I've been buying very few actual gaming books lately, but have been slowly adding books about RPG's and GM techniques to my library. The latest is a book called Hamlet's Hit Points by Robin Laws. For those who don't know, Laws is one of those game designers who has had his thumb in the pie of so many different RPG's out there he didn't even bother listing his bona vides in the back of the book.
The core thesis behind Hamlet's Hit Points is that in movies and plays (and their descendants radio shows and television programs), there are nine identifiable "beats," specific moments in the narrative flow with a purpose. There are two major kinds of beats: procedural, which either move the protagonist towards or away from an external goal; and dramatic, which move the protagonist towards or away from an internal goal (such as a personal relationship). The movement towards and away from a goal creates two emotional responses from the viewer: hope and fear, which Laws illustrates graphically as up and down arrows.
The other seven kinds of beats are minor in nature but also create a positive or negative response, or on rare occasion a lateral move. These minor beats are things like "Question," which poses an unknown element to the protagonist and viewer, or "Gratification" which is usually a positive bit of fan service, or "Pipe" which is an apparently random or pointless element that will have greater significance later.
To illustrate how this works, Laws painstakingly goes through three works--Shakespeare's Hamlet, and the movies Dr. No and Casablanca, and highlights every beat, scene by scene. There is a graphic layout of the movement up and down and the beat involved across the top of the pages as he does this. It is an impressive bit of research on his part, and effective in its execution, although on rare occasion I noticed that the graphic didn't always match the text when it came to up- and down-arrows.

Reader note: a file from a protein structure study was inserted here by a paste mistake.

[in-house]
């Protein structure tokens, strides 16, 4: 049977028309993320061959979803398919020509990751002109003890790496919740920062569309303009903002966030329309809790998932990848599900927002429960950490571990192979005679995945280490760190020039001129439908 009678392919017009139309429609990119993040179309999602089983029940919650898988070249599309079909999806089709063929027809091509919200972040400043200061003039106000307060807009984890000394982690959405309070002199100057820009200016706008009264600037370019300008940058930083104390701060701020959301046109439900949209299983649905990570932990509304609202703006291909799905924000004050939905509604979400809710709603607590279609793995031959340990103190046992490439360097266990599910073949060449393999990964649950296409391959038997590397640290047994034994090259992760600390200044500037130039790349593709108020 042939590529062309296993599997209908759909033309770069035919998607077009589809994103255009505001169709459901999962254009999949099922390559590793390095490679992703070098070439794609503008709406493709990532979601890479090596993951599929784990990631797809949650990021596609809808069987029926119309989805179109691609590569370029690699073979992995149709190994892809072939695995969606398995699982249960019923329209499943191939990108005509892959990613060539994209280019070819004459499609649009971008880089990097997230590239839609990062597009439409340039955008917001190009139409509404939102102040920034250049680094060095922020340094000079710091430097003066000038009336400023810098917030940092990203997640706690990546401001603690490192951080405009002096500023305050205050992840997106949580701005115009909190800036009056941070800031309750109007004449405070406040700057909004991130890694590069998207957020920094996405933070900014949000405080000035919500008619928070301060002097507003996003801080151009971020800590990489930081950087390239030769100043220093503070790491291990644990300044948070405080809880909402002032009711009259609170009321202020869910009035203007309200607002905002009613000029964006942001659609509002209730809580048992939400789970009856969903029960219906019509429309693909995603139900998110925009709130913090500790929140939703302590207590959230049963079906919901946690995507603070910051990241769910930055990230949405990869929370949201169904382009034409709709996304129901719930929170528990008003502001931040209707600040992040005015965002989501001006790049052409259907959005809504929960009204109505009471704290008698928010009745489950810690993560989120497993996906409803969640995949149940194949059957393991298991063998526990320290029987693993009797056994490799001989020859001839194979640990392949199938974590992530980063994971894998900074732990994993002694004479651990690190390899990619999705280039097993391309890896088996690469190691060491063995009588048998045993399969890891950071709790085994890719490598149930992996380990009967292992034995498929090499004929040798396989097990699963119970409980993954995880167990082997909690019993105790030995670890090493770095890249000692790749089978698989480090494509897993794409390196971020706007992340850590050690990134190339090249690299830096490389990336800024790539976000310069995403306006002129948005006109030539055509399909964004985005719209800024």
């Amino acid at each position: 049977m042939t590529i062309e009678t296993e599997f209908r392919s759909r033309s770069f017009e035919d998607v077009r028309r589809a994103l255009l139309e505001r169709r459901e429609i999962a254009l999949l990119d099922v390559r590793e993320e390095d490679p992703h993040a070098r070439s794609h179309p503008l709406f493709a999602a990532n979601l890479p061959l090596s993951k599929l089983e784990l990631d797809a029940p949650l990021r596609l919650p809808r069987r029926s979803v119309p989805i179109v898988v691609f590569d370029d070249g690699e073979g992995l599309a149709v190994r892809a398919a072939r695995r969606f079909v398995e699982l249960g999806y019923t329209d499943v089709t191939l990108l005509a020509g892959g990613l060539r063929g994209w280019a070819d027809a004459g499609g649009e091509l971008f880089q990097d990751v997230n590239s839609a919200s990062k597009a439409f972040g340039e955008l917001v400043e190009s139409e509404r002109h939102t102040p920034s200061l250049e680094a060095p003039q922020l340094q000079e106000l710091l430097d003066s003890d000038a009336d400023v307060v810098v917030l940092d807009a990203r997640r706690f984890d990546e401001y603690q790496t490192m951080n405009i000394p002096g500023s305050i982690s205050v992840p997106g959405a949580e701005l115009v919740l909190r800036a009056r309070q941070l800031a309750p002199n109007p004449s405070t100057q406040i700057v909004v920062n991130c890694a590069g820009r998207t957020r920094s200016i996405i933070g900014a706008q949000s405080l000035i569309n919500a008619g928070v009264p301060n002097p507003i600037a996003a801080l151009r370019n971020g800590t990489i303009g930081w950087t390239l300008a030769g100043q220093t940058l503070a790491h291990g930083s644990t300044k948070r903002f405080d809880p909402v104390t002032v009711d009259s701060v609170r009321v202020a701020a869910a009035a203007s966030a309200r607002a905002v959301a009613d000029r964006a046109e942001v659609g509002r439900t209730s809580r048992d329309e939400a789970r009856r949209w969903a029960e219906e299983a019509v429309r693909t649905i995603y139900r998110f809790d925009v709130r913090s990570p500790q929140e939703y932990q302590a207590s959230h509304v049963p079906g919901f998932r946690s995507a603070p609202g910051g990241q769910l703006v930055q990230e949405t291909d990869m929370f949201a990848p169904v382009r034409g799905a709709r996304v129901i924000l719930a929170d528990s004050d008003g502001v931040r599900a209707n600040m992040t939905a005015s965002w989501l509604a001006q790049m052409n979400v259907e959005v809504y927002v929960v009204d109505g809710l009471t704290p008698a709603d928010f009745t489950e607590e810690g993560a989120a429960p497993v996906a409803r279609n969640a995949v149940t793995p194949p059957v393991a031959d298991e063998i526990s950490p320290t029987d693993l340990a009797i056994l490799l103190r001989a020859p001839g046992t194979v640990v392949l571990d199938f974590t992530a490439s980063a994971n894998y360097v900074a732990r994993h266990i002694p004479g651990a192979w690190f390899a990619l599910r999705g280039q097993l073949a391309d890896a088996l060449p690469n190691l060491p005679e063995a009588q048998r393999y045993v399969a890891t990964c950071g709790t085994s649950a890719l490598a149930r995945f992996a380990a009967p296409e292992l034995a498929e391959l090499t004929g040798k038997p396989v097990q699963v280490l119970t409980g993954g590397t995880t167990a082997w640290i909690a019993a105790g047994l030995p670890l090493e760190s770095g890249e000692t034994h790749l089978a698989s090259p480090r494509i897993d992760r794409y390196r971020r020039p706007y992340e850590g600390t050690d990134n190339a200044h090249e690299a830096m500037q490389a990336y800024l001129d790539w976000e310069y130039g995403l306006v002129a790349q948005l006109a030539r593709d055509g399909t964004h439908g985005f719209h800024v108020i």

When the rubber hits the RPG road isn't until the very end, when Laws talks about how this whole concept can be incorporated into running a game. It's interesting that after 186 pages of introducing the concept and giving three examples, the chapter on how this works in an RPG setting on a practical level is six pages long. That's because what Laws is mostly doing is trying to get GM's to be aware of the dynamic, to teach how to identify and observe, and then manipulate as necessary. Most of the practical notes suggest things like finding a useful way to track ups-and-downs in gameplay and then documenting afterwards. I could envision myself creating two vertical charts, almost like a barometer, and moving a token up and down the chart as events unfold. The goal is to prevent too much consistent movement in either direction, because that can produce apathy and disengagement for the players.
That makes a lot of sense to me. I've watched my group steamroll through encounters without a sweat and while it is fun to indulge in that kind of adolescent fantasy power trip, I can also tell when they start breaking out their smartphones and surfing the web. By the same token, on the rare occasion everything goes wrong, I can also see their glowering and sulking and pulling back as well. I'm going to try to see if being mindful of the ups and downs helps with this.
I also could see myself outlining RPG sessions differently, structuring them according to possible procedural and dramatic turns, and salting them with the other seven. It probably isn't anything I haven't done before, but not as intentionally with this vocabulary.
Anyways, a fascinating book, even if it is just to recount two movies I like a great deal with new insight. Recommended.